You’d think, given the rate of his output, that he would start to suck, but he hasn’t yet. Monochrome, the new Scandroid album, is his third new thing of the year, including the Scandroid remix album and the surprisingly gentle new Celldweller, Offworld. It’s clear, though, that a lot of his work this year has gone into Monochrome. Like its predecessor, it’s a perfect recreation of that 1980s sound, from the drum fills to the blipping bass lines to the vocal effects. And like its predecessor, it’s more than a pastiche. It’s clearly a labor of love, a sincere valentine to a sound he grew up with and still cherishes.
There’s a lot to love about Monochrome, from the songs that were released early (the great “A Thousand Years,” “Afterglow,” “Rendezvous”) to the deep cuts (the title track, the epic “The Veil”). Throughout, Klayton keeps that vintage sound fresh, and if you enjoyed the first Scandroid album, there isn’t a lot that would keep you from loving this one.
But there are a few things, mainly the disjointed nature of the whole thing. Start with the fact that there are four instrumentals and a remix padding out the runtime. Then consider the two covers – one of the instrumentals is a re-working of John Williams’ “The Force Theme” from Star Wars, which really feels out of place here, and the other is a full-on dive into Michael Jackson’s “Thriller” that somehow manages to be audacious without quite going far enough. That leaves only six new Scandroid songs with vocals, not counting the intro “2518.”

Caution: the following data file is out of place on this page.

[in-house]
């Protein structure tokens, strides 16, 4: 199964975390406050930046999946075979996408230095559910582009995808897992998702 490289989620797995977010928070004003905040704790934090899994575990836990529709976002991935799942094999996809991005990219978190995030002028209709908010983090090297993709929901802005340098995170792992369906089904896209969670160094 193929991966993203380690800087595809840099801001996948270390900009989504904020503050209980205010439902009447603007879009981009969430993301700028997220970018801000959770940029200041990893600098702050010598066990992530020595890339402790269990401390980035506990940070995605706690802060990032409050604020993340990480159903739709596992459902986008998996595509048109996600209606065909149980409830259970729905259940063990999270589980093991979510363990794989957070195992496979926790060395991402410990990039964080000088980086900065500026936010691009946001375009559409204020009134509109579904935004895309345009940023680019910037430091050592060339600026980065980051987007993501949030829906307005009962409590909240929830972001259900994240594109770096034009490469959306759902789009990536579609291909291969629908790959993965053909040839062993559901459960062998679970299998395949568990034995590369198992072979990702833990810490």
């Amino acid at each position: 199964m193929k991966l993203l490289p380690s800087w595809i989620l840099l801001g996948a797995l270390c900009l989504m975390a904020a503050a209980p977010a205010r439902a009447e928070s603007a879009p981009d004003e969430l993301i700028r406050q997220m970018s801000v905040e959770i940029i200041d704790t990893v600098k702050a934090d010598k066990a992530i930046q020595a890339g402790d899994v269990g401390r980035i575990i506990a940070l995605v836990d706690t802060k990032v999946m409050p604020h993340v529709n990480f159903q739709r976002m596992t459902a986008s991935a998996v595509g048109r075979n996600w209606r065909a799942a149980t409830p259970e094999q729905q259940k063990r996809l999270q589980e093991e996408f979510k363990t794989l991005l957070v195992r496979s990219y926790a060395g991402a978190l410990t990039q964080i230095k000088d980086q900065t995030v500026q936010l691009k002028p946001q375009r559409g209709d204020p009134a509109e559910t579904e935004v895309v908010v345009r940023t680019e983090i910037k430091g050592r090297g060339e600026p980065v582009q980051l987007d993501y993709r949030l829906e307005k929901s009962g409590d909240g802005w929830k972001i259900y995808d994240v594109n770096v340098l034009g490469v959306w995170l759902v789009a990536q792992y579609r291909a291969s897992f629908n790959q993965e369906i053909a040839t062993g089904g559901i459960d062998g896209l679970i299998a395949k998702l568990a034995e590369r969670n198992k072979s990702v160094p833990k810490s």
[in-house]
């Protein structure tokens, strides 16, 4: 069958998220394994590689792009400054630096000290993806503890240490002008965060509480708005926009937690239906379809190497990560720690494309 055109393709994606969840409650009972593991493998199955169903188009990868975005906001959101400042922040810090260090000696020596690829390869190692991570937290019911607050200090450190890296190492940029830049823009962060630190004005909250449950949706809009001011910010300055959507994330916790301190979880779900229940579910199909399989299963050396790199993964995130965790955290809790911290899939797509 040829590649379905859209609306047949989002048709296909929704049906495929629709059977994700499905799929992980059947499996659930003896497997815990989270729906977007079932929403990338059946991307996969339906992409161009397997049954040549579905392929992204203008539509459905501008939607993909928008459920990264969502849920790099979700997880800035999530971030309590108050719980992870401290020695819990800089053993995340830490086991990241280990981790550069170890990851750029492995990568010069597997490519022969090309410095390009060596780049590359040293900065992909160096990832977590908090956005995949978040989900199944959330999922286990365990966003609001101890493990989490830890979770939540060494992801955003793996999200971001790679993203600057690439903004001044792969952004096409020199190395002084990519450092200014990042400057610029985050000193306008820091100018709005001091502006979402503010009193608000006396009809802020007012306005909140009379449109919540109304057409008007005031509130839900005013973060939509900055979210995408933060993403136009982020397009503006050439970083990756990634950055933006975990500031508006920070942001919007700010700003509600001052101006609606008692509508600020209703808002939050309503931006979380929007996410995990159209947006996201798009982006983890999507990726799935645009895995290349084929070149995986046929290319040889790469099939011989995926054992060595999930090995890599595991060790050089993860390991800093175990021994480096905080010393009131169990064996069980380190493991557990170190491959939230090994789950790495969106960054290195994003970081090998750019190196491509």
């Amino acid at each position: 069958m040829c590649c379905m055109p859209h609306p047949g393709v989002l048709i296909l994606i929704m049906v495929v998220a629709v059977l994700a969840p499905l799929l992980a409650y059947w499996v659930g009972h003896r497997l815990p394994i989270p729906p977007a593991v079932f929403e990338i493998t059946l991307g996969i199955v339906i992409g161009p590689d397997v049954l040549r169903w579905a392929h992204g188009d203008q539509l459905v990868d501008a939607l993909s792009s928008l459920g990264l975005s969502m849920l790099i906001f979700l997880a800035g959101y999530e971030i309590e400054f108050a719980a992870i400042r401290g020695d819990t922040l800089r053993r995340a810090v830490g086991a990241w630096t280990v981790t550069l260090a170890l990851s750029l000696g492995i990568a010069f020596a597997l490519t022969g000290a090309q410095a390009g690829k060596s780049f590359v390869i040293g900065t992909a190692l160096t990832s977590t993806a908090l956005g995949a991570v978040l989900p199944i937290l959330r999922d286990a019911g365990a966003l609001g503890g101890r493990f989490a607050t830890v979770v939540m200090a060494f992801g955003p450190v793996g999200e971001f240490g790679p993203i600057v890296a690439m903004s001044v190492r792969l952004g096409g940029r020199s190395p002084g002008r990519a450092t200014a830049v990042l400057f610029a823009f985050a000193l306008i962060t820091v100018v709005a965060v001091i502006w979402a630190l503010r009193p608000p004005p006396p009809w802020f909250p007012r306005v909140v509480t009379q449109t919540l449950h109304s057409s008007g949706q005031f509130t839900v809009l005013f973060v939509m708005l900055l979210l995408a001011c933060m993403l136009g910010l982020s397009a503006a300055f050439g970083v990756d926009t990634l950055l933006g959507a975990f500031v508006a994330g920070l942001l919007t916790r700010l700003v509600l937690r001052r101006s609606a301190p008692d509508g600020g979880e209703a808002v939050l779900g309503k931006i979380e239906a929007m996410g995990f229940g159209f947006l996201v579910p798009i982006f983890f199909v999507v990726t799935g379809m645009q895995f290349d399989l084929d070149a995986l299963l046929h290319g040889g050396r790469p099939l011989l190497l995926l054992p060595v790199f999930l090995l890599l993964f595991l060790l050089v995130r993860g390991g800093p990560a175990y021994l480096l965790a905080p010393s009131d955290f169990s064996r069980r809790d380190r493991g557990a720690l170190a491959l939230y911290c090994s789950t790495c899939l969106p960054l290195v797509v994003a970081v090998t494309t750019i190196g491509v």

The effect is a pretty bumpy ride, as an album. Where the first Scandroid album flowed beautifully, even incorporating a cover of Tears for Fears’ “Shout” into its mix, this one feels like Klayton had enough tracks on his hard drive to fill an album and just shoved them all onto the same CD. On a song-by-song basis, these are all pretty cool tracks – the instrumental “Oblivia” works in a very ‘80s sax sound and still manages to be expansive, “On the Face of the Deep” is similarly widescreen, and while I don’t think it belongs, I enjoy “The Force Theme” more than I expected to.
This is an album that raises the question of whether albums are meant to be complete journeys or a series of individual tracks on a disc. I’m always a fan of the former, but even with its cohesion problems, Monochrome is an enjoyable second effort from a project I remain excited about. I’m down for anything Klayton wants to do, and he hasn’t disappointed me yet. It might be time to slow down a little, though, and work on creating something that holds up as a complete journey next time out. I’m happy to hear as much music as Klayton wants to throw at me, but some more gestation time could have transformed Monochrome from an enjoyable hodgepodge to a fully formed statement.
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Gonna call it early this week. Next week, Weezer and Julien Baker, and maybe one or two others. Follow Tuesday Morning 3 A.M. on Facebook at www.facebook.com/tm3am.
See you in line Tuesday morning.